Patterson handled 270 cases for his $600-million-assets bank in calendar 1990. This represented the highest level of filings involving the bank since 1982. Patterson reports that he saw more 13s filed in 1990 than ever before. In late January, he said he was receiving an average of two notices of bankruptcy filings a day.

Patterson is hardly alone. Nonbusiness filings for the year ended June 30, 1990, came to 660,796-nearly 14% over the year ended June 30, 1989, and more than 120% above filings for 1985, the lowest year for filings since the Bankruptcy Reform Act of 1978 went into effect.

Prevention is part of the answer to this crisis.

But the challenge still remains: What can banks do when consumers file for bankruptcy? Attitude shift. "Nothing" has been the answer from many institutions in recent years. Bill Mapother, a bankruptcy consultant to creditors and head of the Louisville, Ky., law firm Mapother & Mapother, blames this attitude on several factors.

The rest of this article is only available to active members of Questia

Sign up now for a free, 1-day trial and receive full access to:

  • Questia's entire collection
  • Automatic bibliography creation
  • More helpful research tools like notes, citations, and highlights
  • Ad-free environment

Already a member? Log in now.

Notes for this article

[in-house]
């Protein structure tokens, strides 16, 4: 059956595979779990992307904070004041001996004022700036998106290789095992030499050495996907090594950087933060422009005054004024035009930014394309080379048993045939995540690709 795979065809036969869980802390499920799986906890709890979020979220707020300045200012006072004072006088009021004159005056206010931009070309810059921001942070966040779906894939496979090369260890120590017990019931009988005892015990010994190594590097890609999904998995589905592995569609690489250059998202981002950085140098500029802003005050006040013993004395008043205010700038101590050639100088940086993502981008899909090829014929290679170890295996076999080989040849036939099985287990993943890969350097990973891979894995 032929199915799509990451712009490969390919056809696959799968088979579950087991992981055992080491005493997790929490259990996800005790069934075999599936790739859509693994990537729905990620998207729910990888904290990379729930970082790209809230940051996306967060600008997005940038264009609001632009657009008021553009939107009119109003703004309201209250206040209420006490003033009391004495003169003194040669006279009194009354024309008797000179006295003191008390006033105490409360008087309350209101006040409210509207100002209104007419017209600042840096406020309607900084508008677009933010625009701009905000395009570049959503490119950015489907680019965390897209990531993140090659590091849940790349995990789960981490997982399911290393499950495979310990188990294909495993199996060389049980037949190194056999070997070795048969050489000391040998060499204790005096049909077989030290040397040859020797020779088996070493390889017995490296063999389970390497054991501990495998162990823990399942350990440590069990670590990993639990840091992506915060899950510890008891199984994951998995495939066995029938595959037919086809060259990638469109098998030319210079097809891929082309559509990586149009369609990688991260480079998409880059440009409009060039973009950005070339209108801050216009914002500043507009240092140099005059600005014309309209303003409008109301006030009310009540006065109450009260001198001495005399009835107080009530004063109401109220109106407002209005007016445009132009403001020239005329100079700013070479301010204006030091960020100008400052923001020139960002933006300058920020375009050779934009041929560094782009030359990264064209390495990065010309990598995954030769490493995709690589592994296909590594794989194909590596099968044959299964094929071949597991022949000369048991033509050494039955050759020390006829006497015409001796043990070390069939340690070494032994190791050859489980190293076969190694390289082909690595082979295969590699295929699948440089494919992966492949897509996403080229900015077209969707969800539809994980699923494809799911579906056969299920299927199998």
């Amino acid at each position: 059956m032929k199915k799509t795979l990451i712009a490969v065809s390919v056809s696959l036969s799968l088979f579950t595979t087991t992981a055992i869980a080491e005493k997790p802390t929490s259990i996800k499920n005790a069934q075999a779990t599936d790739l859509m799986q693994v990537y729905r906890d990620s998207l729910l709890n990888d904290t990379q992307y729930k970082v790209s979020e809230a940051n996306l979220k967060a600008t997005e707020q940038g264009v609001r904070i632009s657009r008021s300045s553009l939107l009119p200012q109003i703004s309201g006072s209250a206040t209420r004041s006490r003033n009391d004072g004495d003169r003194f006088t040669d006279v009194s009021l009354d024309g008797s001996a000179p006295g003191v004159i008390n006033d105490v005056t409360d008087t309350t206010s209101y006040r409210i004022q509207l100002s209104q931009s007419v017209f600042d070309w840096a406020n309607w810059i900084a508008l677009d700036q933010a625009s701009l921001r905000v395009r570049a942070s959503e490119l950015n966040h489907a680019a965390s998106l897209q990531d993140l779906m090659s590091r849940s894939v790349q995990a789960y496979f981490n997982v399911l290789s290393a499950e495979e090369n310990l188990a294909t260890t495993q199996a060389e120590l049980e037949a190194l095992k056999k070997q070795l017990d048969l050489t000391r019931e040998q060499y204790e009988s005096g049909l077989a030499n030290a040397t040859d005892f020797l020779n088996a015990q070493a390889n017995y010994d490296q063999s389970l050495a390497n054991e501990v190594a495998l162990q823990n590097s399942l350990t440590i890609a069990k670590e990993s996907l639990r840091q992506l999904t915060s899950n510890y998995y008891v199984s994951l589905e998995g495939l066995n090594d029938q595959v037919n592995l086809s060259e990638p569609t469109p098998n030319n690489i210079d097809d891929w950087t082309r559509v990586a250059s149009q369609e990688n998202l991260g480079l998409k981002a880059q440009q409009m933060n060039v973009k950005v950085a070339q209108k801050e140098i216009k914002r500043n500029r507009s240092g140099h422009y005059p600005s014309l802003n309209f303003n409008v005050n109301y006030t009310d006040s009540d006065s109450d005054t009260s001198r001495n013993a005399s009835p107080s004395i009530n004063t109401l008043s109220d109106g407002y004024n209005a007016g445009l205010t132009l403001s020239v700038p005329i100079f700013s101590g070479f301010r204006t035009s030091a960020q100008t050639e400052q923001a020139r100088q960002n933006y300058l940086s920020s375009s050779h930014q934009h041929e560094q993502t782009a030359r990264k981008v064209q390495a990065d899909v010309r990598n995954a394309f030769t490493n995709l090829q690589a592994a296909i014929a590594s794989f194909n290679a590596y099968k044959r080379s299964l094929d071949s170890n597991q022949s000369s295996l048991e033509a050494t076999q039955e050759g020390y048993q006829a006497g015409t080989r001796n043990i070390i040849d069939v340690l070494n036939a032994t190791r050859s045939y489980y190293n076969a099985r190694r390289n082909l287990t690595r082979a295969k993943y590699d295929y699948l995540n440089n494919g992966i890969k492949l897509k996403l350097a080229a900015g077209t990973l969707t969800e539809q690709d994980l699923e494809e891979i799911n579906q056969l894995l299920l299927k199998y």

Add a new note
If you are trying to select text to create highlights or citations, remember that you must now click or tap on the first word, and then click or tap on the last word.
Loading One moment ...
Project items
Cite this article

Cited article

Citations are available only to our active members.
Sign up now to cite pages or passages in MLA, APA and Chicago citation styles.

Cited article

Tackling Soaring Bankruptcy Filings


Text size Smaller Larger
Search within

Search within this article

Look up

Look up a word

  • Dictionary
  • Thesaurus
Please submit a word or phrase above.
Print this page

Print this page

Why can't I print more than one page at a time?

While we understand printed pages are helpful to our users, this limitation is necessary to help protect our publishers' copyrighted material and prevent its unlawful distribution. We are sorry for any inconvenience.
Full screen

matching results for page

Cited passage

Citations are available only to our active members.
Sign up now to cite pages or passages in MLA, APA and Chicago citation styles.

Cited passage

Welcome to the new Questia Reader

The Questia Reader has been updated to provide you with an even better online reading experience.  It is now 100% Responsive, which means you can read our books and articles on any sized device you wish.  All of your favorite tools like notes, highlights, and citations are still here, but the way you select text has been updated to be easier to use, especially on touchscreen devices.  Here's how:

1. Click or tap the first word you want to select.
2. Click or tap the last word you want to select.

OK, got it!

Thanks for trying Questia!

Please continue trying out our research tools, but please note, full functionality is available only to our active members.

Your work will be lost once you leave this Web page.

For full access in an ad-free environment, sign up now for a FREE, 1-day trial.

Already a member? Log in now.

Are you sure you want to delete this highlight?